Biomimicry of nature used for creation of protein nanofabrics
Cells and tissues assemble and organize themselves within a matrix of protein fibers that ultimately determines their structure and function, such as the elasticity of skin and the contractility of heart tissue. These natural design principles have now been successfully replicated in the lab by bioengineers at the Wyss Institute for Biologically Inspired Engineering and the School of Engineering and Applied Sciences (SEAS) at Harvard University.
The key breakthrough came in the development of a matrix that can assemble itself through interaction with a thermosensitive surface. The protein composition of that matrix can be customized to generate specific properties, and the nanofabric can then be lifted off as a sheet by altering temperature.
“To date it has been very difficult to replicate this extracellular matrix using manmade materials,” said Adam W. Feinberg, a Postdoctoral Fellow at Harvard University who will be an Assistant Professor at Carnegie Mellon University in the fall. “But we thought if cells can build this matrix at the surface of their membranes, maybe we can build it ourselves on a surface too. We were thrilled to see that we could.”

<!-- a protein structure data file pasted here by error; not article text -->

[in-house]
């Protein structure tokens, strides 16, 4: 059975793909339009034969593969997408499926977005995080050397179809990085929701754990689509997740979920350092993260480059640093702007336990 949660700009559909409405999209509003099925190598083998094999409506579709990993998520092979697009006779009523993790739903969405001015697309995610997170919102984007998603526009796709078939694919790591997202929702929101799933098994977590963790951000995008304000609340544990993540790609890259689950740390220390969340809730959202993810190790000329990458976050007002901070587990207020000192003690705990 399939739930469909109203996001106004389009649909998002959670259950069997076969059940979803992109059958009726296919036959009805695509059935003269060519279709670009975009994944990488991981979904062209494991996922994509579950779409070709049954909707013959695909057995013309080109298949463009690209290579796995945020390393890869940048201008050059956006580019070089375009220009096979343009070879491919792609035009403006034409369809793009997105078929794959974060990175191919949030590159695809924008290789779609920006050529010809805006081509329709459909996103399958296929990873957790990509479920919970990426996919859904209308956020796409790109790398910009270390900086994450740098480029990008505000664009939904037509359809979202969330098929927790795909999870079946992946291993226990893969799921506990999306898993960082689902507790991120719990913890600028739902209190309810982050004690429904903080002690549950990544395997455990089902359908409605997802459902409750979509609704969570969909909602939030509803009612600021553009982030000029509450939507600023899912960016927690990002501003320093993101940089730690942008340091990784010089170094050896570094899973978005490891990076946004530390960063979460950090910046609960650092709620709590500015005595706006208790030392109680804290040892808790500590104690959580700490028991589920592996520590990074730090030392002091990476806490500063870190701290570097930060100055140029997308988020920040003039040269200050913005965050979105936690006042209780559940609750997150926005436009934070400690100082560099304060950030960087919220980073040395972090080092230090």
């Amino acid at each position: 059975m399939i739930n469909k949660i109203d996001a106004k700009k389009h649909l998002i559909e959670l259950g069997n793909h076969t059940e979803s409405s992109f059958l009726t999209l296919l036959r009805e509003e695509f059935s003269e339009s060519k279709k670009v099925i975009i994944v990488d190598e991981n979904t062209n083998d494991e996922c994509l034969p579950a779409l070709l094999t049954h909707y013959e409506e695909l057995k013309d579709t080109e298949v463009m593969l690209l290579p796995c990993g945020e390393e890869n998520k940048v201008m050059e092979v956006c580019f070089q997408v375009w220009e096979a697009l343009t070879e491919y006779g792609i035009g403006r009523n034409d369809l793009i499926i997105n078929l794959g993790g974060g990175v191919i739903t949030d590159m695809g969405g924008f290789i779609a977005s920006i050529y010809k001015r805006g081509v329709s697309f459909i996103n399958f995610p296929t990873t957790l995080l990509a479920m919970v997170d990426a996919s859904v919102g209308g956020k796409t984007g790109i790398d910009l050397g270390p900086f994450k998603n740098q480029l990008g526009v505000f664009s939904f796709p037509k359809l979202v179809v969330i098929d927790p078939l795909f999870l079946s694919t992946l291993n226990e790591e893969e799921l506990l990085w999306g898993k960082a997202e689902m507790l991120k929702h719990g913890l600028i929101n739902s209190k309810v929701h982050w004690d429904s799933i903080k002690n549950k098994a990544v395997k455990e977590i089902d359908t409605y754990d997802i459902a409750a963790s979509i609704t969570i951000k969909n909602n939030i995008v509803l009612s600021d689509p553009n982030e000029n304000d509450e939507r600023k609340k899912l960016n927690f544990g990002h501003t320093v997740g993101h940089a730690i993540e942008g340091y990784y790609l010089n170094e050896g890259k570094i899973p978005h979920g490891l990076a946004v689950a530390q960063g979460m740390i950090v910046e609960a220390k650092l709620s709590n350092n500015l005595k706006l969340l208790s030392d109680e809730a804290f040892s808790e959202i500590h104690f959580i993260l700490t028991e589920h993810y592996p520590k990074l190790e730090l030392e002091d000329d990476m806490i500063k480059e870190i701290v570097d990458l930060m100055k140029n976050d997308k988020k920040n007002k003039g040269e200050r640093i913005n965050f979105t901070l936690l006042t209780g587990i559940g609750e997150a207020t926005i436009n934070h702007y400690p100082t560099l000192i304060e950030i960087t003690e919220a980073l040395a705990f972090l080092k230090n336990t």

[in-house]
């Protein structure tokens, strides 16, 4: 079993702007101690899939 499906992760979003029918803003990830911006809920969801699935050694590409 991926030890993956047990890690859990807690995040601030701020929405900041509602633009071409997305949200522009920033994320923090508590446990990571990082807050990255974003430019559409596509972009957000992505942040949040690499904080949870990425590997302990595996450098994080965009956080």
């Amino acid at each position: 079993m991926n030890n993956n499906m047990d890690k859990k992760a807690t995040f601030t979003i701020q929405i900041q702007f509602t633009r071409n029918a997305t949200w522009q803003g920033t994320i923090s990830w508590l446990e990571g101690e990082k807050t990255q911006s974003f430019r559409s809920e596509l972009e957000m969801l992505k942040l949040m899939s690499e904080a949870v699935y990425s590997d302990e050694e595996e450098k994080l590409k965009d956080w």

Feinberg is the lead author of paper named: Surface-Initiated Assembly of Protein Nanofabrics. Coauthor Kit Parker is a core faculty member of the Wyss Institute, the Thomas D. Cabot Associate Professor of Applied Science and Associate Professor of Bioengineering at SEAS, and a member of the Harvard Stem Cell Institute.
The study is a major breakthrough in the field of protein nanofabrics, because current methods of creating regenerating tissue use synthetic polymers that can cause negative side effects when they degrade in the body. By contrast, nanofabrics are made from the same proteins as normal tissue, and thus the body can degrade them with no ill effects once they are no longer needed. Initial results have produced strands of heart muscle similar to the papillary muscle, which may lead to new strategies for repair and regeneration throughout the heart.
“With nanofabrics, we can control thread count, orientation, and composition, and that capability allows us to create novel tissue engineering scaffolds that direct regeneration,” said Parker. “It also enables us to exploit the nanoscale properties of these proteins in new ways beyond medical applications. There are a broad range of applications for this technology using natural, or designer, synthetic proteins.”
High-performance textiles are the second main application for this technology. By altering the type of protein used in the matrix, researchers can manipulate thread count, fiber orientation, and other properties to create fabrics with extraordinary properties. Today, an average rubber band can be stretched 500 to 600 percent, but future textiles may be stretchable by as much as 1,500 percent. Future applications for such textiles are as diverse as form-fitting clothing, bandages that accelerate healing, and industrial manufacturing.